“I like to see their eyes light up when they finally figure something out,” said a teacher once upon a time. This reason is inappropriate for becoming a teacher. The subject of what you’re teaching should be more important then how students look at you.
“This plays DVDs really slow… it keeps having to buffer.”
“You mean you have to be connected to the Internet everytime you want to watch a DVD?!”
I finally finished writing [the rough draft of] Chapter 13 of The Game of Gynwig, my epic “children’s” fantasy novel. I’m still not very far along; the addition of Chapter 13 puts the book at 37,000 words so far, so it’s still not even a novel yet. By my last outline, there will be 60 chapters, but I’m sure that will change as my plans for the rest of the book continue to change chapter by chapter. I find it’s much more exciting to write when I use the outline as a guide but start out each chapter as if I don’t know where the story will go… that way the story can still surprise me and it makes the actual writing less boring. Unfortunately it means I have to redo my outline after every chapter. Whew.
As I was driving to weekly time-wasting (college), I heard some excellent music on the classical radio (the less art your kids get, the more it shows) so when I got to my university I looked up the radio’s playlist and discovered the music I enjoyed so much was Respeghi’s 2nd “Ancient Airs and Dances” Suite for orchestra. Seems the old composer stole, I mean used old lute melodies and orchestrated them for an orchestra. The end results sound wonderful, especially that last movement of Suite No 2. I was able to check out the album from my university’s library, one of the only good things about being at a university.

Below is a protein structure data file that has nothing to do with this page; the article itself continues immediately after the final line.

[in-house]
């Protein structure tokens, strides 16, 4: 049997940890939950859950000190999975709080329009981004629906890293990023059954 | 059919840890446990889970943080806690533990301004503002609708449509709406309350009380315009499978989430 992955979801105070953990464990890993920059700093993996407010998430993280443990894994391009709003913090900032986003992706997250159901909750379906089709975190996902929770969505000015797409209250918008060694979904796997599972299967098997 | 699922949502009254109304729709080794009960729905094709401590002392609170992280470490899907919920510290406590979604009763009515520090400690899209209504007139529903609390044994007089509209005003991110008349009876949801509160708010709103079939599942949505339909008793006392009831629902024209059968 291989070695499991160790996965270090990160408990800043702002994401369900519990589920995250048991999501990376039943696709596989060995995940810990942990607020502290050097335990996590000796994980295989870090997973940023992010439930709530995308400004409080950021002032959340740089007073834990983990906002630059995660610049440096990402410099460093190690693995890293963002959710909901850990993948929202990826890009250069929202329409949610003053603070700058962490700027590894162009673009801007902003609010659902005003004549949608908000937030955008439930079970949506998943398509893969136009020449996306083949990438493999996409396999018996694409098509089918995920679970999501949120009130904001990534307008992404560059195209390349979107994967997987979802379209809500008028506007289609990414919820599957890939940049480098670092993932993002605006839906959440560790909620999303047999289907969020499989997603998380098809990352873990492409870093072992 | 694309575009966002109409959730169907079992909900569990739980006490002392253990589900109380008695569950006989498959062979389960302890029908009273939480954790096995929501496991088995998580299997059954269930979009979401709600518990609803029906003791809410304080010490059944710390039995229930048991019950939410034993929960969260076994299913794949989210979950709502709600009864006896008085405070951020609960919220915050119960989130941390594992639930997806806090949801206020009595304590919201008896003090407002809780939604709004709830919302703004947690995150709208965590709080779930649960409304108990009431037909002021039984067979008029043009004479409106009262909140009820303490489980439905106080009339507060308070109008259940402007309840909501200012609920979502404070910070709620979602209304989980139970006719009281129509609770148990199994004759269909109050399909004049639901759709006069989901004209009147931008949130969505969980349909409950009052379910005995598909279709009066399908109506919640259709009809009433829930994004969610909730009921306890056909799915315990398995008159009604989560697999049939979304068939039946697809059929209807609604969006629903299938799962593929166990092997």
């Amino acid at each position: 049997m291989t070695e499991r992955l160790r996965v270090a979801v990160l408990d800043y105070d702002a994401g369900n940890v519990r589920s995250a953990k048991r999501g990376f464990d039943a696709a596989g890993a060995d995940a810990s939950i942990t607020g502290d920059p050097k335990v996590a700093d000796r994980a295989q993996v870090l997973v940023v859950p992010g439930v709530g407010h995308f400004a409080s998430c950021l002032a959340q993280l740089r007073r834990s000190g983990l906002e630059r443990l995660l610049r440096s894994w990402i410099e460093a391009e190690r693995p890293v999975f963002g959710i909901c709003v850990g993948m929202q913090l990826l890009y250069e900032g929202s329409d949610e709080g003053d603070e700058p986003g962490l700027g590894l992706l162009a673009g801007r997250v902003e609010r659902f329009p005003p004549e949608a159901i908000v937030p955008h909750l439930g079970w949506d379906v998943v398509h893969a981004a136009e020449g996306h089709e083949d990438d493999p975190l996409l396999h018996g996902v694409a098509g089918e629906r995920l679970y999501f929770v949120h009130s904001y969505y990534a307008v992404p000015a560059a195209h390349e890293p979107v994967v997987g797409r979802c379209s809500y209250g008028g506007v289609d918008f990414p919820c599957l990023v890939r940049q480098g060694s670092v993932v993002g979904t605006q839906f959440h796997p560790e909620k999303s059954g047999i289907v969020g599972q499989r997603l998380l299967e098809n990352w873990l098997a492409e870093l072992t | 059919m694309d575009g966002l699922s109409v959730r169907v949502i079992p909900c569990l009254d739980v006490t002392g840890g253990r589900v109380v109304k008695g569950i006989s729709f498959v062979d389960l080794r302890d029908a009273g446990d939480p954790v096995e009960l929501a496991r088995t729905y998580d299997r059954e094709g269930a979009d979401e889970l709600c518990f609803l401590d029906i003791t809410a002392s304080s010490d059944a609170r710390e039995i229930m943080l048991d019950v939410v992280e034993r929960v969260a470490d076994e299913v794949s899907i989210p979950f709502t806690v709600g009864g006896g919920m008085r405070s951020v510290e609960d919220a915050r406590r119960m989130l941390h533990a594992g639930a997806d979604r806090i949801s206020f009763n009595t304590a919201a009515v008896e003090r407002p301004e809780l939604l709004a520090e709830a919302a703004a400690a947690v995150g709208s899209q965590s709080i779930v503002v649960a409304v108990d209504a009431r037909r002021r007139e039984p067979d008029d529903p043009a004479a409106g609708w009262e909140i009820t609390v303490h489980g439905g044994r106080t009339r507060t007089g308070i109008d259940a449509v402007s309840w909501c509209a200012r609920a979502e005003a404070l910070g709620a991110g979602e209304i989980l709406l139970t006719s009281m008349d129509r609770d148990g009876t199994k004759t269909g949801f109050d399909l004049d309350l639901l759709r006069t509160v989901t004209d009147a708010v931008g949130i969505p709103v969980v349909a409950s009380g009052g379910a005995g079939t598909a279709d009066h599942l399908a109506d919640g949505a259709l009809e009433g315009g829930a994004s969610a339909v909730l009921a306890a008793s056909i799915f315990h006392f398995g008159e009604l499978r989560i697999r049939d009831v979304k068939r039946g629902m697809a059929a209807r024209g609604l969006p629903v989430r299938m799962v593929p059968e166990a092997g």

In other news, one of my old high school English teachers had his book published! According to the school’s website, the book is being published by PublishAmerica! A vanity press… I am afraid that is not exactly much of an achievement… their website excited me a couple years ago, but after a bit of research one can see it’s a very misleading company. Be warned! Now, that doesn’t mean the company is necessarily bad if you know what you’re getting into. PublishAmerica will publish just about anyone, despite what their website may say, so don’t feel too accomplished if they accept your novel. And they’re probably not going to really edit it like a real publishing company would. They will not spend any money to promote your book either, other than listing it on its website, so you, the author, will have to do all the marketing yourself… so it’s basically a lot like self-publishing.